Cholera, Common Ground and Undisciplined Methods: Messages in a Bottle

Publikation: Bidrag til bog/antologi/rapportBidrag til bog/antologiForskningfagfællebedømt

In 1853, during the cholera outbreak in Copenhagen, a sample of cholera-infected feces was collected and sealed in a glass bottle. The sample ended up in the Medical Museion in Copenhagen where it is now exhibited. Recently, a group of scientists voiced a wish to open the bottle, believing that the DNA of the cholera bacteria in the bottle together with archival material from Copenhagen can teach us about transmission ways and improve interventions during present-day outbreaks, particularly in Bangladesh. The museum, though, is unsure whether to compromise this unique object and has asked me to explore the knowledge potentials of the bottle whether it is opened or not.
I thus find myself in an inherently interdisciplinary setting which, I argue, requires methods that craft the bottle as a common ground: a site where different concerns are shared, and where new relations are offered and others abandoned. Anthropological methods are opportunities to make and nurture such composite common ground, and during fieldwork I try to open up to ever more questions about the ecologies of knowledge that cholera becomes part of. All with the aim of highlighting questions about which stories to tell in a museum in the 21st century.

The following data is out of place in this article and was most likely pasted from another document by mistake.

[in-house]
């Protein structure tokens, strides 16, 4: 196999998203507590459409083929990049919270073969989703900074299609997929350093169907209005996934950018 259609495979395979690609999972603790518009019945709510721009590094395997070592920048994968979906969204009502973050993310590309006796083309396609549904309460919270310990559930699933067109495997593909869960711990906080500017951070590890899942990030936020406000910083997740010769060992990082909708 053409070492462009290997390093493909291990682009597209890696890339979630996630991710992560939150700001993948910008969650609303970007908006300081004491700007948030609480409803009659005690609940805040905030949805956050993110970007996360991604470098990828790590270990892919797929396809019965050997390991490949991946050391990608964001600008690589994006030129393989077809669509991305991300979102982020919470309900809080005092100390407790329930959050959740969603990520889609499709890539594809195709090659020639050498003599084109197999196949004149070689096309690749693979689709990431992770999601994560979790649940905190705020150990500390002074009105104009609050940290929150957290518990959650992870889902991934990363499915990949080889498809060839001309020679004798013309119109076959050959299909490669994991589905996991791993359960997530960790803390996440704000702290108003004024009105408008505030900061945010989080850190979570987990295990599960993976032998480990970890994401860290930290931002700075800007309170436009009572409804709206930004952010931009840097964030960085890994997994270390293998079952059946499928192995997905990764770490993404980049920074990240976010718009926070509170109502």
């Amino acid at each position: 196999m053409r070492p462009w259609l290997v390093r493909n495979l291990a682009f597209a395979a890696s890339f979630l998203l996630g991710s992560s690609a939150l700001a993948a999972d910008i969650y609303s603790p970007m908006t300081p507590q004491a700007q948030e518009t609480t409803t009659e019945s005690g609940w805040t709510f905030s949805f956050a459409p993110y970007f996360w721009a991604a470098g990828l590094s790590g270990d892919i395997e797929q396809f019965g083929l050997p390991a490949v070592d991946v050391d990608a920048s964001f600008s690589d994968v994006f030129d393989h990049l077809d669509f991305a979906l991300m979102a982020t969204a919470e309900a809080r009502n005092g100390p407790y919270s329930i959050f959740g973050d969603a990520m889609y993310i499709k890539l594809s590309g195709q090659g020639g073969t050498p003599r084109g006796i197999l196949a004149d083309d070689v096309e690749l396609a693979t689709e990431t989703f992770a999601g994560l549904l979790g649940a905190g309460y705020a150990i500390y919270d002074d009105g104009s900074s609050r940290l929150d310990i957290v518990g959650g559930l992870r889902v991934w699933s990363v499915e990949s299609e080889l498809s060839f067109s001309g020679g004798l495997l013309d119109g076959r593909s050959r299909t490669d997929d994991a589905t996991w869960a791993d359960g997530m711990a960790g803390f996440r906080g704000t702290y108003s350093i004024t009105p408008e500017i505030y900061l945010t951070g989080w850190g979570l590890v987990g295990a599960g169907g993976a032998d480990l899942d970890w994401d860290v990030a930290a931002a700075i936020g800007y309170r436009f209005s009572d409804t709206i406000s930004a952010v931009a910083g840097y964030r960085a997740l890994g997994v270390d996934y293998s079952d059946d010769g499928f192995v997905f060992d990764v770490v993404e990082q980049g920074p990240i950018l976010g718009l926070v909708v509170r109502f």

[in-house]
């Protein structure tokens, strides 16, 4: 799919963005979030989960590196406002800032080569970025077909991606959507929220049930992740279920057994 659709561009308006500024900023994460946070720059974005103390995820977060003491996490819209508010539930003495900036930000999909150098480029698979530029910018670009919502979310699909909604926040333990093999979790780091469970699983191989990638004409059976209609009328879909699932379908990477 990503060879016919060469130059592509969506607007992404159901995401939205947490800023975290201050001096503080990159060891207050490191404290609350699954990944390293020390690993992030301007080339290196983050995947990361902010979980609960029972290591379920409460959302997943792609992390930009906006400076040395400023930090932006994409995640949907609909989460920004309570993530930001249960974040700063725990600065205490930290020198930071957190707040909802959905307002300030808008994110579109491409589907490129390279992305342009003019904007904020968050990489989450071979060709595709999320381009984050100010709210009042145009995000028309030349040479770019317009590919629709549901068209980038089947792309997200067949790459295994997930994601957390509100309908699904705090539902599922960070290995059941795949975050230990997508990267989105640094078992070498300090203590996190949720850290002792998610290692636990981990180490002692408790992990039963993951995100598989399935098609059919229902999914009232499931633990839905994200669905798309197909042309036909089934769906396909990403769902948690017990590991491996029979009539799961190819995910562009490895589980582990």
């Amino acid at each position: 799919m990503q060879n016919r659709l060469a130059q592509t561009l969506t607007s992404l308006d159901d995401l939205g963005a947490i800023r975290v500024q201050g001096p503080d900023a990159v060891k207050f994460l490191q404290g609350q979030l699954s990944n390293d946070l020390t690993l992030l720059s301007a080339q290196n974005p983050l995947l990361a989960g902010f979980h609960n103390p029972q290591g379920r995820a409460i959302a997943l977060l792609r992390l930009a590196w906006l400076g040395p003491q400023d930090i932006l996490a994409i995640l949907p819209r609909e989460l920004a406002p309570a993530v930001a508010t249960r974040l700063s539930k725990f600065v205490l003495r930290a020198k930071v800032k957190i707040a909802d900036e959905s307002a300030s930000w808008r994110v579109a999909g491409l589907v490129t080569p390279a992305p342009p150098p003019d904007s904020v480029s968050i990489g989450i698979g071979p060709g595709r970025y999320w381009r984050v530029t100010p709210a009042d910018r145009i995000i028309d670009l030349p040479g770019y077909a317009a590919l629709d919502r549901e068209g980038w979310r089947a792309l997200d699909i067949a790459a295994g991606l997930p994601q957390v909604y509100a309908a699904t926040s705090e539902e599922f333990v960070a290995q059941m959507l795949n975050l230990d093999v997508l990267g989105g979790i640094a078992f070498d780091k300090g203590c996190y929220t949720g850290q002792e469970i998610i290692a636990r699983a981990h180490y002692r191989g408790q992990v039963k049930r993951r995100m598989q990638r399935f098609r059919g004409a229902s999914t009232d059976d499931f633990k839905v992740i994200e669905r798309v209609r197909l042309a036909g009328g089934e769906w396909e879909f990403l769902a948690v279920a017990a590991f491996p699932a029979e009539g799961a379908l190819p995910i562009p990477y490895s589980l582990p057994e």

OriginalsprogEngelsk
TitelRubber Boots Methods for the Anthropocene
ForlagUniversity of Minnesota Press
StatusUnder udarbejdelse - 2020

ID: 231948196